On June 26, France released an outcome document from the Summit for a New Global Financing Pact, which brought together governments, multilateral develop banks (MDBs) and other stakeholders to consider reforms to the global financial system. Titled “the multilateral development banks vision statement,” the document was signed by 50 countries including the G7, with China notably absent. Together, the signatories commit to “a new global financial compact to address the challenges of today and tomorrow in a spirit of cooperation and solidarity.” So just what are the elements of this new global compact?
It will surprise no one to learn that most of the content is well-trodden ground. MDB cooperation is encouraged. Progress on MDB alignment with the Paris Agreement is welcomed. Efforts to adopt the recommendations from the G20 report on MDB capital adequacy should be redoubled. The agenda on channeling SDRs is unfinished. And private sector mobilization must be scaled. In sum: the declaration is less vision, more myopia.
The statement includes two potential new demands on scarce grant funding, both of which are under vigorous debate among MDB shareholders. The first is to use concessional/low-cost financing to address global challenges, and the second is to explore eligibility to concessional finance for the most vulnerable countries with a “multidimensional approach to vulnerability” (yet to be fully defined).
It is evident that the US is prepared to lead on the first issue. When US President Biden and Indian Prime Minister Modi met on June 22, their joint statement highlighted mobilization of concessional financing at the World Bank to support all developing countries as a key objective in the evolution roadmap. This followed a statement from the meeting between US Vice President Harris and World Bank President Ajay Banga to deliver “significant new concessional World Bank financing” to “incentivize action on global challenges across all borrower countries.”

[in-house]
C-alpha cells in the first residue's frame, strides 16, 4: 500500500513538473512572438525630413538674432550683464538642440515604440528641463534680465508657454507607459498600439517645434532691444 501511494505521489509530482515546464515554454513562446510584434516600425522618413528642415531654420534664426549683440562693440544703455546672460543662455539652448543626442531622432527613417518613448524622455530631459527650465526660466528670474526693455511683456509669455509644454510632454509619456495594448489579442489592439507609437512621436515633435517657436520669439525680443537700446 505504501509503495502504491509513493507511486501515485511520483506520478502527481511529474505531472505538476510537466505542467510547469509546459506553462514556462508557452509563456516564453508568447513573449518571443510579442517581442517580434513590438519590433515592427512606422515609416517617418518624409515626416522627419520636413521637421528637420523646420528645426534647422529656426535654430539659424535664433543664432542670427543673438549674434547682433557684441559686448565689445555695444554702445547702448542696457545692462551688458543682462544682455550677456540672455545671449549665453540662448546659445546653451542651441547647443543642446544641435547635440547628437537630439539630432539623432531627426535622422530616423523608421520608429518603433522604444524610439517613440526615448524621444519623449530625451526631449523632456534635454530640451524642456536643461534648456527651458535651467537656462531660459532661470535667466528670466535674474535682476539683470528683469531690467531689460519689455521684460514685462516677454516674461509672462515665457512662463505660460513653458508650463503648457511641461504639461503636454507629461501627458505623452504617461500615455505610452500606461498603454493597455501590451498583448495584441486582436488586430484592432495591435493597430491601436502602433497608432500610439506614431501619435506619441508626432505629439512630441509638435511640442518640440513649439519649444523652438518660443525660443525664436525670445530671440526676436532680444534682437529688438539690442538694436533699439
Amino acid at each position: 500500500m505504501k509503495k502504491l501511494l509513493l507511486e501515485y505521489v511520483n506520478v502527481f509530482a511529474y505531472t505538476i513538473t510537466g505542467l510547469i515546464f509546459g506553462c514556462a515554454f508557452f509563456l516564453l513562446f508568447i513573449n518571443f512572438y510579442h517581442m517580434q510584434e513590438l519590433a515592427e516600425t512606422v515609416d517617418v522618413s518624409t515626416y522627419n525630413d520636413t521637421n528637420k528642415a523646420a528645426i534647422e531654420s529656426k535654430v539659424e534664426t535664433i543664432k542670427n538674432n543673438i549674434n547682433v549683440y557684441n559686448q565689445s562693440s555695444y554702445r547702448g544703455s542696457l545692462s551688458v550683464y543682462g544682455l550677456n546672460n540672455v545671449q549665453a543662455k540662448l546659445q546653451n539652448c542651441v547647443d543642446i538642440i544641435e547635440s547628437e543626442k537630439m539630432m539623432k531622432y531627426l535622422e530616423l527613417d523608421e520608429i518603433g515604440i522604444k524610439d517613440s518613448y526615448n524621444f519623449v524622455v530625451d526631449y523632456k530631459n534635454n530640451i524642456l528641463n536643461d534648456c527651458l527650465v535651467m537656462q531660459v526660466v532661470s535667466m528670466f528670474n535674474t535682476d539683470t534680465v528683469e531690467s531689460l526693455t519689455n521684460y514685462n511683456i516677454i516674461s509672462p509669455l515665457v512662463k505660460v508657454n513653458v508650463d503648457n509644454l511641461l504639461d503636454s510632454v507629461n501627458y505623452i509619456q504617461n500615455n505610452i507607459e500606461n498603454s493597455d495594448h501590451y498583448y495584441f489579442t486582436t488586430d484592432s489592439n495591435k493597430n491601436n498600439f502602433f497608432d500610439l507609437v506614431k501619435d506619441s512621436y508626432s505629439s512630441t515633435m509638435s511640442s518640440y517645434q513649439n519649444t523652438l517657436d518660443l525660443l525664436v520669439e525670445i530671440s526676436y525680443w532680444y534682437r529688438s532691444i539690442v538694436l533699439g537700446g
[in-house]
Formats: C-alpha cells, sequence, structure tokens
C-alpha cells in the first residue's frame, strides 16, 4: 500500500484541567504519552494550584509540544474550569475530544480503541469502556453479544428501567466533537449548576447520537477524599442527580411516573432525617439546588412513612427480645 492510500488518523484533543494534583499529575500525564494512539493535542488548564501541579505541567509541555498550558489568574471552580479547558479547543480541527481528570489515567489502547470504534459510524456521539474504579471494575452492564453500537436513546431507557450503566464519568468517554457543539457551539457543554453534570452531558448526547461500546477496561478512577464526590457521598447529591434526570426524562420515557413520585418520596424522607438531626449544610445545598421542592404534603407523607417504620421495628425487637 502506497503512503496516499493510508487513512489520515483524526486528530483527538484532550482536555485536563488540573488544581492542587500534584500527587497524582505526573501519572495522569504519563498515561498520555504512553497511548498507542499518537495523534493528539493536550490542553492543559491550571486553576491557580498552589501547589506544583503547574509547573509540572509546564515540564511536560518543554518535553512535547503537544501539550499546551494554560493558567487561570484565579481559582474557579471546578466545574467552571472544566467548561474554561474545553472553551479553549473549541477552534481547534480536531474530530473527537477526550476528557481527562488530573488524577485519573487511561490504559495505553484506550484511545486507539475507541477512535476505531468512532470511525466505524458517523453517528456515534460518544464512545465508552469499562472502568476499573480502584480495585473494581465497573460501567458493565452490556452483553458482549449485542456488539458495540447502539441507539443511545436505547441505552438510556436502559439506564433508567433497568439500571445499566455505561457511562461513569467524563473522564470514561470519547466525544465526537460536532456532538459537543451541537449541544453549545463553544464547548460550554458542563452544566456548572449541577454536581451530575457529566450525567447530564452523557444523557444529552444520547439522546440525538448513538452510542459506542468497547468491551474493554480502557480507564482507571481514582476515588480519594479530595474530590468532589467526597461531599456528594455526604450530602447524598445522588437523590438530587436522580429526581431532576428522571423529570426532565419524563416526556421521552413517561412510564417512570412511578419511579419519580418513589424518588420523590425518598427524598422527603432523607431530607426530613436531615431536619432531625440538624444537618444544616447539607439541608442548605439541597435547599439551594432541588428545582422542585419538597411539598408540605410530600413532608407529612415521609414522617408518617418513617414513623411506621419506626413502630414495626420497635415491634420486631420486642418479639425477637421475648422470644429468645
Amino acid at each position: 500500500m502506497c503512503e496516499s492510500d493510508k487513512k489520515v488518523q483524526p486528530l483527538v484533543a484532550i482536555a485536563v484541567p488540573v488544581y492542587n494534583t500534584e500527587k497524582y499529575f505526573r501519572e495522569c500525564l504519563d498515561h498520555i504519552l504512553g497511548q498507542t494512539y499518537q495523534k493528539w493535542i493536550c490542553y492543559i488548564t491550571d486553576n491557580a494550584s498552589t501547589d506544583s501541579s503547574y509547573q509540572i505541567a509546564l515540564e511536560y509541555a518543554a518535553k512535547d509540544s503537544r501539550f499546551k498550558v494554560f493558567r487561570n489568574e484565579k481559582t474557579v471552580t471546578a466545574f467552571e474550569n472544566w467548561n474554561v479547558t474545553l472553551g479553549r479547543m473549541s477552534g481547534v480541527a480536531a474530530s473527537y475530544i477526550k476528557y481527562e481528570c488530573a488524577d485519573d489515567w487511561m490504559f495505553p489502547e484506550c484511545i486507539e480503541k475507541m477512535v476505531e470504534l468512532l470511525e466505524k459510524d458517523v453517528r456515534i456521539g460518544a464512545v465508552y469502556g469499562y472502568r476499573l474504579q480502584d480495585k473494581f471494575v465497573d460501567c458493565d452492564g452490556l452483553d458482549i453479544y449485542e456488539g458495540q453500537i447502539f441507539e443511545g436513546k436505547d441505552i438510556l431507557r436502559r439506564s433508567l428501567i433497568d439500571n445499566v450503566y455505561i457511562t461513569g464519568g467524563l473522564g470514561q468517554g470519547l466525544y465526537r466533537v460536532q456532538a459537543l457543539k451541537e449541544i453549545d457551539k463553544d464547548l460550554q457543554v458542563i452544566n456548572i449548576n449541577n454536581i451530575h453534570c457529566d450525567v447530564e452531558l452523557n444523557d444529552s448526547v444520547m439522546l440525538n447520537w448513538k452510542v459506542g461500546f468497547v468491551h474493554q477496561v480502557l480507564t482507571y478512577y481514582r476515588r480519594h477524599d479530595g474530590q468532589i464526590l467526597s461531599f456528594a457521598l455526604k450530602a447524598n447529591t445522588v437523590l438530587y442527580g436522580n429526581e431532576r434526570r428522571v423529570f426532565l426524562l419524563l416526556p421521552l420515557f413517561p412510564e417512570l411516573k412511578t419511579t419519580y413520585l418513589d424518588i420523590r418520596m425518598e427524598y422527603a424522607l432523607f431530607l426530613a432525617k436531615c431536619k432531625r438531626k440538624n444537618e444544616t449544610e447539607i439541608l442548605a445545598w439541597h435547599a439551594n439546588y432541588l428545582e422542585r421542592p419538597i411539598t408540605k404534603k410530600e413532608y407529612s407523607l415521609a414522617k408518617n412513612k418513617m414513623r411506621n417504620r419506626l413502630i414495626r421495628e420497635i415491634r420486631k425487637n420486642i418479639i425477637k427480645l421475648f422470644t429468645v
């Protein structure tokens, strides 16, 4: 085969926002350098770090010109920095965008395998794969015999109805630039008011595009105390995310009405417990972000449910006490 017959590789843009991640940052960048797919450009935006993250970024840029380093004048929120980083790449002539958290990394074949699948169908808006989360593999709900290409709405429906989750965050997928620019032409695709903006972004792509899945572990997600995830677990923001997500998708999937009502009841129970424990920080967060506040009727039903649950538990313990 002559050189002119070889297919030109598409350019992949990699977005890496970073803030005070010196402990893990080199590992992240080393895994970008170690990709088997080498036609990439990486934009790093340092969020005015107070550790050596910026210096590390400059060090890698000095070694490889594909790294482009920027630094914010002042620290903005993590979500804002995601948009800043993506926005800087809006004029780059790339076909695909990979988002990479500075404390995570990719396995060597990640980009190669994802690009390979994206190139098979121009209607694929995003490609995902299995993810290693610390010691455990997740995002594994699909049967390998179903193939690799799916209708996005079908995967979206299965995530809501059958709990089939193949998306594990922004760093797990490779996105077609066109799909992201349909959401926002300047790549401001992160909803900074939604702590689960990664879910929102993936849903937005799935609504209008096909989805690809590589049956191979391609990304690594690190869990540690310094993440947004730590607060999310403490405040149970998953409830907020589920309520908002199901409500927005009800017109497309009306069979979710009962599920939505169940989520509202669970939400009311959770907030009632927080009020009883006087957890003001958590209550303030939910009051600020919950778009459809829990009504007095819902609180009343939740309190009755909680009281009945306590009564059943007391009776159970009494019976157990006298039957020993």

The message that these proposals risk diverting aid from the poorest appears to have gotten through, but financing assurances are tepid. The language on providing concessional financing for global challenges concludes with “not at the expense of concessional finance for [low-income countries],” which is fine rhetorically but relatively meaningless from a practical point of view. Ditto for the language on the need to preserve the focus of concessional finance on LICs.
The commitments on IDA leave a lot to be desired. All agree that “the 2023 IDA mid-term review should aim to make sure that IDA can continue to adequately support eligible countries in FY 2024 and 2025 and over the medium-term.” The terms “adequately” and “aim to” do not reassure. IDA 21 gets a shout-out (it should be an ambitious replenishment!) but the current fundraising effort to shore up the crisis window does not.
Looking ahead, we can expect the issue of concessional financing for global challenges to dominate the MDB reform agenda. A threshold question is how to design a set of criteria that will clearly deploy—and not displace—private capital and do it at scale. The timing will also be tricky: IDA 21 negotiations launch in 2024 and are likely to overlap with fundraising for any new concessional facility, potentially putting IDA and IBRD in competition for the same ODA resources.
CGD blog posts reflect the views of the authors, drawing on prior research and experience in their areas of expertise. CGD is a nonpartisan, independent organization and does not take institutional positions.